3DVisA Index of 3D Projects: Art History - Painting
Exploring the Paintings Third Dimension
Computer Techniques for the Analysis of Paintings
Part of research into the use of computer graphics and computer vision techniques in the history of art, the focus of this project was on analysing the geometry
of perspective in Renaissance paintings to learn about the perspectival skills of artists and explore the evolution of linear perspective in history. A 3D, XML-based,
interactive virtual museum has been proposed as a visualisation tool.
Fig. 1. Massacio (Tommaso di Ser Giovanni Guidi), The Trinity, c. 1426. Museo di Santa Maria Novella, Florence. The reprojection image is defined as the image created by projecting the computed three-dimensional reconstruction
onto the plane of the painting. © Musei Comunali di Firenze. Criminisi, Kemp and Zisserman. Reproduced with kind permission.
Algorithms for a systematic analysis of the two- and three-dimensional geometry of paintings were drawn from the work on 'single-view reconstruction'
and applied to interpreting works of art from the Italian Renaissance and later periods. Since a perspectival painting is not a photograph of an actual subject
but an artificial construction subject to imaginative manipulation and inadvertent inaccuracies, the internal consistency of its geometry must be assessed before
carrying out any geometric analysis. Some simple techniques to analyse the consistency and perspectival accuracy of the geometry of a painting were proposed, alongside
new algorithms for generating new views of a painted scene or portions of it, analysing shapes and proportions of objects, filling in occluded areas, performing a
complete three-dimensional reconstruction of a painting and a rigorous analysis of possible reconstruction ambiguities.
The validity of the techniques has been demonstrated on a number of historical paintings and frescoes, including The Flagellation by Piero della Francesca,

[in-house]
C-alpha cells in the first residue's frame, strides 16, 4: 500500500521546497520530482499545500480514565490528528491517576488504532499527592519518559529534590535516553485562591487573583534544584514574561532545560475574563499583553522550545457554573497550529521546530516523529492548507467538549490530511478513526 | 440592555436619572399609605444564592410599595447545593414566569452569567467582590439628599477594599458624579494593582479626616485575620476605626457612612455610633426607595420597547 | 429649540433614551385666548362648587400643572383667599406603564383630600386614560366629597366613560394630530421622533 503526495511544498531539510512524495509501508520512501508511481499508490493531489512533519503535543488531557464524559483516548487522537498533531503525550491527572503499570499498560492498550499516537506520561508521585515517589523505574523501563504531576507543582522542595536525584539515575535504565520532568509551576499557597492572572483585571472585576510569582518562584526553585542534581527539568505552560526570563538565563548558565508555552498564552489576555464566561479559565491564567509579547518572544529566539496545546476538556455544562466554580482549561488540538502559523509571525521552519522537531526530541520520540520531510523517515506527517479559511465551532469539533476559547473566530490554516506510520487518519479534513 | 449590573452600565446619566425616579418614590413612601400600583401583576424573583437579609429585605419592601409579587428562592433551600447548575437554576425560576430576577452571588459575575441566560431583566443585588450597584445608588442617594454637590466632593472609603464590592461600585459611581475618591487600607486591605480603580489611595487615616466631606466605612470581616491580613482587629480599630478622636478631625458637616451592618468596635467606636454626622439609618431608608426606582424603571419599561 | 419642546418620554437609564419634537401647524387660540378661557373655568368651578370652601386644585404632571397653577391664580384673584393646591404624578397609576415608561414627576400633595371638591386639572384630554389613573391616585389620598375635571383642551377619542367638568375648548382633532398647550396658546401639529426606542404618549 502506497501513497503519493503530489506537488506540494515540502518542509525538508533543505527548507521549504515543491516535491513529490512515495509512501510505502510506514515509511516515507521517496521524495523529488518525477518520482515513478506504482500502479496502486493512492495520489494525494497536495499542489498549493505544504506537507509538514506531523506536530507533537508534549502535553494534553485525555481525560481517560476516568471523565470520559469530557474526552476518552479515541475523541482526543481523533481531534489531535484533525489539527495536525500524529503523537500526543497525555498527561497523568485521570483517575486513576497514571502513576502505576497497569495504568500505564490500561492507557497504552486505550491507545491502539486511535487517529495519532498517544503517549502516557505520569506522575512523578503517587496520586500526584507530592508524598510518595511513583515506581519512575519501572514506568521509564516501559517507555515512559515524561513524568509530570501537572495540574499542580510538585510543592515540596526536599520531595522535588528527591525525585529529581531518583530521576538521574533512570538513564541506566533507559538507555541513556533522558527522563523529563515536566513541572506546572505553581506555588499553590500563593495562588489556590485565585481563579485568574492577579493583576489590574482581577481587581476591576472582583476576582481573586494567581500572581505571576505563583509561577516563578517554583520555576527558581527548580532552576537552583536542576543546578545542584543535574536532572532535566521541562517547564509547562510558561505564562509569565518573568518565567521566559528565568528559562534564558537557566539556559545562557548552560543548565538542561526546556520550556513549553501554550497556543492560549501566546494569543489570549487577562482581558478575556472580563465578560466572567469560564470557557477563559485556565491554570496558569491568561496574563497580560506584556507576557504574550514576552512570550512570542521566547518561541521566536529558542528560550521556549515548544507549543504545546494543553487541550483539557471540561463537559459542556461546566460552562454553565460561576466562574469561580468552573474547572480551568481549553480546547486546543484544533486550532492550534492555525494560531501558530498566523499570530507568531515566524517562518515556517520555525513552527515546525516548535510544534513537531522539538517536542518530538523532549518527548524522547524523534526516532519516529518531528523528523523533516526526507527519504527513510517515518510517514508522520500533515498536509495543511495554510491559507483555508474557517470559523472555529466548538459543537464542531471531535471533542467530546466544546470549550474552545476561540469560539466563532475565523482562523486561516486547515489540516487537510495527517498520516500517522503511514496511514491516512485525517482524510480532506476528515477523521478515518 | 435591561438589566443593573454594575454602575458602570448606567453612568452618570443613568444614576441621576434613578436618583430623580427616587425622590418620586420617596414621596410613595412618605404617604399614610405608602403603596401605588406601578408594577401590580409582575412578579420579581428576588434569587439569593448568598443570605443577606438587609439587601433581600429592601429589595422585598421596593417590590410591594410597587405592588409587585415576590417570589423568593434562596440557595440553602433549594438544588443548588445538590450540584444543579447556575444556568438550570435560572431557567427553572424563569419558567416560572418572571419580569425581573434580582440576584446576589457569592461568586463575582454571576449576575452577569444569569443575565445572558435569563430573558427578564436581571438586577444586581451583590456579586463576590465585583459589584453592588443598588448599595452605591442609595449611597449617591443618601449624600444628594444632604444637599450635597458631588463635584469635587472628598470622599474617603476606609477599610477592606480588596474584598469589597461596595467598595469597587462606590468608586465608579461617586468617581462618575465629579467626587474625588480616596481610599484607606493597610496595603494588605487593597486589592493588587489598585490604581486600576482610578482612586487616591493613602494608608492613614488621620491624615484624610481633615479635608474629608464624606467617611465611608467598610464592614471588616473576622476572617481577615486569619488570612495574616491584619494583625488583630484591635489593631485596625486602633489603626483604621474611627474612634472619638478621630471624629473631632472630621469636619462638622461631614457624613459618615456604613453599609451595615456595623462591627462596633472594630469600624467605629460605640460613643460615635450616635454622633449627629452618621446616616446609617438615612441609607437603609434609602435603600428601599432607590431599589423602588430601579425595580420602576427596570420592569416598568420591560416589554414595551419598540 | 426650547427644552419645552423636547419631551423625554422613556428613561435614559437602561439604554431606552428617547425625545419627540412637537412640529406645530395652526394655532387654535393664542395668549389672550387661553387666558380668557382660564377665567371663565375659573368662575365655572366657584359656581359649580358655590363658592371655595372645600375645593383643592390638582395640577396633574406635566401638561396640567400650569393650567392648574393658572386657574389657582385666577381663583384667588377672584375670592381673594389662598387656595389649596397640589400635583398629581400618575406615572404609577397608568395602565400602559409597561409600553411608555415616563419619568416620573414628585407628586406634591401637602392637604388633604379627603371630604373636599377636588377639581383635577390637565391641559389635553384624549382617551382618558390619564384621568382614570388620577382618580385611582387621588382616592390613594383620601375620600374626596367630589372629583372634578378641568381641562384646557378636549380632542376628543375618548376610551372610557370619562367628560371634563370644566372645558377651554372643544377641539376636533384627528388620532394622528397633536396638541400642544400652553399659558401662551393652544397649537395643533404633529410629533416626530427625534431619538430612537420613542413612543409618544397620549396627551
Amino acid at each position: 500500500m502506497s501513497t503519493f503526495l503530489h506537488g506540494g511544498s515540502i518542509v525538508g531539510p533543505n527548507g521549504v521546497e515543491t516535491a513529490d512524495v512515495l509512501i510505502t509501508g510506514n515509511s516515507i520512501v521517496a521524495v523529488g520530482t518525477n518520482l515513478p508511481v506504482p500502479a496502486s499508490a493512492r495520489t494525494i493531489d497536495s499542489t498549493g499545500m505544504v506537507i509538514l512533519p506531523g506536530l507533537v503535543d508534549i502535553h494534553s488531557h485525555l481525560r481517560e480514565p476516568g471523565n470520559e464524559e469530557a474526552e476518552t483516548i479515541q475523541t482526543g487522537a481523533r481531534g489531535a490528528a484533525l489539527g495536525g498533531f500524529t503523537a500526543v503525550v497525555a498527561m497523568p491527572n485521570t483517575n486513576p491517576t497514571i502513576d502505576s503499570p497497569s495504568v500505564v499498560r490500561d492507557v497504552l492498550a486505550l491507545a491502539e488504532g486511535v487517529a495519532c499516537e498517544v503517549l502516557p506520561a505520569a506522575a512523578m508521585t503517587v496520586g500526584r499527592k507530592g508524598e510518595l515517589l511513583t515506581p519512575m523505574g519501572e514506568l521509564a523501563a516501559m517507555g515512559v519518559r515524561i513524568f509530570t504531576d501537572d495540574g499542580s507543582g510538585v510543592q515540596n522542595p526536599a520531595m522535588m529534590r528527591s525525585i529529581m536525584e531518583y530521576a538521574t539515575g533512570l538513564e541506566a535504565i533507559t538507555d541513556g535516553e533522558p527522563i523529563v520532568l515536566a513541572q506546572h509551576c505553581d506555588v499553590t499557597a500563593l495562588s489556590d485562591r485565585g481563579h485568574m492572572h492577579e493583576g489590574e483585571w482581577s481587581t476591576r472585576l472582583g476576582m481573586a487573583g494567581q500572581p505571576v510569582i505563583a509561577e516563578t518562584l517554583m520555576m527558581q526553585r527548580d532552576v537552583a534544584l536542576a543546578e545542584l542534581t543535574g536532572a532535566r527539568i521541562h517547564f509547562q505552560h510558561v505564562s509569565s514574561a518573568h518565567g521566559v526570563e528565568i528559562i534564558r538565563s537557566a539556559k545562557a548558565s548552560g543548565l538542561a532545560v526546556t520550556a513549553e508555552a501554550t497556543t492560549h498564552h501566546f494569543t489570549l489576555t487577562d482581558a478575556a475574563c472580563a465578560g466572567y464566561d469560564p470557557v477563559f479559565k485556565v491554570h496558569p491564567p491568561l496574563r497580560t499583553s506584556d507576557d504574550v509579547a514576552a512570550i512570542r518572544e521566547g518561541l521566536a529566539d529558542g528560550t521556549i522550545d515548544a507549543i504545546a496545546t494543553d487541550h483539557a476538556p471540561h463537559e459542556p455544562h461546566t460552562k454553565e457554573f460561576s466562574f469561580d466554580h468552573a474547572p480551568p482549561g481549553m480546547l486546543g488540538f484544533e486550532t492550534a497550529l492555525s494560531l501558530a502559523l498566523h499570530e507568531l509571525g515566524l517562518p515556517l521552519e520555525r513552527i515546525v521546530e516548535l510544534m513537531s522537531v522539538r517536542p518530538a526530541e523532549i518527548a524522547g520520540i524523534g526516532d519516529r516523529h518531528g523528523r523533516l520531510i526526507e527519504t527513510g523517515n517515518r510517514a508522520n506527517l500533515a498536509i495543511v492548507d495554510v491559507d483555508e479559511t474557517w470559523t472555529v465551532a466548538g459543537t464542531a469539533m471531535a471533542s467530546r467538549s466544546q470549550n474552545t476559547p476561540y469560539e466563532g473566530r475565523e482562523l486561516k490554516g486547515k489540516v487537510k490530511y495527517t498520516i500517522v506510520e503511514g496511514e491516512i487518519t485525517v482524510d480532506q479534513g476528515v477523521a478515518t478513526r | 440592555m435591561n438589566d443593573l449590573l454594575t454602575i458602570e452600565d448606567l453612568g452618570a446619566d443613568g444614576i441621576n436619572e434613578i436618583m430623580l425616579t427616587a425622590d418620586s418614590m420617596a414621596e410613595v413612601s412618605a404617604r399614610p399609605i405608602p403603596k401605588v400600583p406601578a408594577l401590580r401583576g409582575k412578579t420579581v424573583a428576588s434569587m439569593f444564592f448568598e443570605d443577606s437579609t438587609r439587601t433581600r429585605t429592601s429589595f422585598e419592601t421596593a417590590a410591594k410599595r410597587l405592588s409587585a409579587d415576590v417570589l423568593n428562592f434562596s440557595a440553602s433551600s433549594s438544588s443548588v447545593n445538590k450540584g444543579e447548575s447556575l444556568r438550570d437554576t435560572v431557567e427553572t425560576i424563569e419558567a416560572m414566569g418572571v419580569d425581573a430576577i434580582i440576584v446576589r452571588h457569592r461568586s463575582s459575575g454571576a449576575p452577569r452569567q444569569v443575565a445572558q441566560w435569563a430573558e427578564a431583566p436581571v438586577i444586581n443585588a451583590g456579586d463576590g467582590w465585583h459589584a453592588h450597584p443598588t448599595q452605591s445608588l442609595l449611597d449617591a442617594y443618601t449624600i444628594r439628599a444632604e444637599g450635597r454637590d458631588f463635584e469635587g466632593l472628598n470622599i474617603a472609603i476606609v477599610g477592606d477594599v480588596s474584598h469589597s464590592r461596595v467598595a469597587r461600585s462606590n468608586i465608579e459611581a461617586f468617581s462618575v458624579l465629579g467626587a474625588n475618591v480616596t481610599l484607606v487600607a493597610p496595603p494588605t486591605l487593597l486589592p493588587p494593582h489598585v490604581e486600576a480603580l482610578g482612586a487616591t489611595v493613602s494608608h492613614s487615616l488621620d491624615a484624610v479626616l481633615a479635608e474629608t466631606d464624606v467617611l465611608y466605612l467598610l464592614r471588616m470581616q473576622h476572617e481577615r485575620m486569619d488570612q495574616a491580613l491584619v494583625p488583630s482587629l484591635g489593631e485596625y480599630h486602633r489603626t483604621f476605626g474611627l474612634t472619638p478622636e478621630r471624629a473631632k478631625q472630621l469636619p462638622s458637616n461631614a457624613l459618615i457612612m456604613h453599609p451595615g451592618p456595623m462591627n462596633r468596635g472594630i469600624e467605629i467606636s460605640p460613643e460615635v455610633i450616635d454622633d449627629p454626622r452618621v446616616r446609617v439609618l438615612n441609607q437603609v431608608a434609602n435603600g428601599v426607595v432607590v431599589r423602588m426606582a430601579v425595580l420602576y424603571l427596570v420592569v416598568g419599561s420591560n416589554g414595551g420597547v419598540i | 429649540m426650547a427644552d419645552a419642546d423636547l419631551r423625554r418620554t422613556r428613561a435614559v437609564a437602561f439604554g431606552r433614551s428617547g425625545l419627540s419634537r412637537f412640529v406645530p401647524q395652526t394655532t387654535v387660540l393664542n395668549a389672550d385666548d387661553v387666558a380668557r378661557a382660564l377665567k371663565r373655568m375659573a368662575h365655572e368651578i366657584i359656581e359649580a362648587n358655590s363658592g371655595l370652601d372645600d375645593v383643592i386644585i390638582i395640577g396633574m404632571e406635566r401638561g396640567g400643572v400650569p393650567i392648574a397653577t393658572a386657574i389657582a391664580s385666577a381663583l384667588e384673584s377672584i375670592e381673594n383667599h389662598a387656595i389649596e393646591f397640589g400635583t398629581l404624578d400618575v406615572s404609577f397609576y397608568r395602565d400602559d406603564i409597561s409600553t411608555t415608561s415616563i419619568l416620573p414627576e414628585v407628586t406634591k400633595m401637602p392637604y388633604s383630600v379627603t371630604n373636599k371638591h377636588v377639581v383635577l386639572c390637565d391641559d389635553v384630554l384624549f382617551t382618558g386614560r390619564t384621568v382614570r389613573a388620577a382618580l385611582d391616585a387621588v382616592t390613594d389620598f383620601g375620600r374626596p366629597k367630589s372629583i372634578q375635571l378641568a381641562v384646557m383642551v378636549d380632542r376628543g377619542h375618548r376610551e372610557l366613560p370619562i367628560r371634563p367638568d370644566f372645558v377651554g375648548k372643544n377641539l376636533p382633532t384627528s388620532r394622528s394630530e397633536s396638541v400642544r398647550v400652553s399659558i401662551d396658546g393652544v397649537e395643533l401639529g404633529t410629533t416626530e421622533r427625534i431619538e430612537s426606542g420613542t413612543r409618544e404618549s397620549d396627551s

The Trinity by Masaccio and The Music Lesson by Johannes Vermeer. Whenever possible, the computer-generated results were compared to those obtained by
art historians through careful manual analysis.
Fig. 2. Three-dimensional reconstruction of Masaccio’s Trinity. (a) The original fresco in Santa Maria Novella,
Florence. (b-e) Different
views of the reconstructed three-dimensional model of the chapel depicted in the fresco. © Musei Comunali di Firenze. Criminisi, Kemp and Zisserman. Reproduced with kind permission.
Project dates: 2001(?)-2002
Resource status: ?
Contributors: Antonio Criminisi, Microsoft Research Ltd., Cambridge, UK; Martin Kemp, Department of the History of Art, University of Oxford, UK;
Andrew Zisserman, Department of Engineering Science, University of Oxford, UK.
Sources, images and further details:
Criminisi, A., Kemp, M. and Zisserman, A. (2003), 'Bringing Pictorial Space to Life: Computer Techniques for the Analysis of Paintings', Digital Art History, CHArt Yearbook,
I, London: Computers and the History of Art, pp. 77-99, Edited by A. Bentkowska, T. Cashen and H. Gardiner, A PDF version is available online.
Text by Antonio Criminisi. Record compiled by Anna Bentkowska-Kafel, 11 September 2006. Last updated:25 October 2007.
3DVisA gratefully acknowledges the help of Antonio Criminisi with preparation of this record.
© Criminisi, Kemp and Zisserman, and 3DVisA, 2006.
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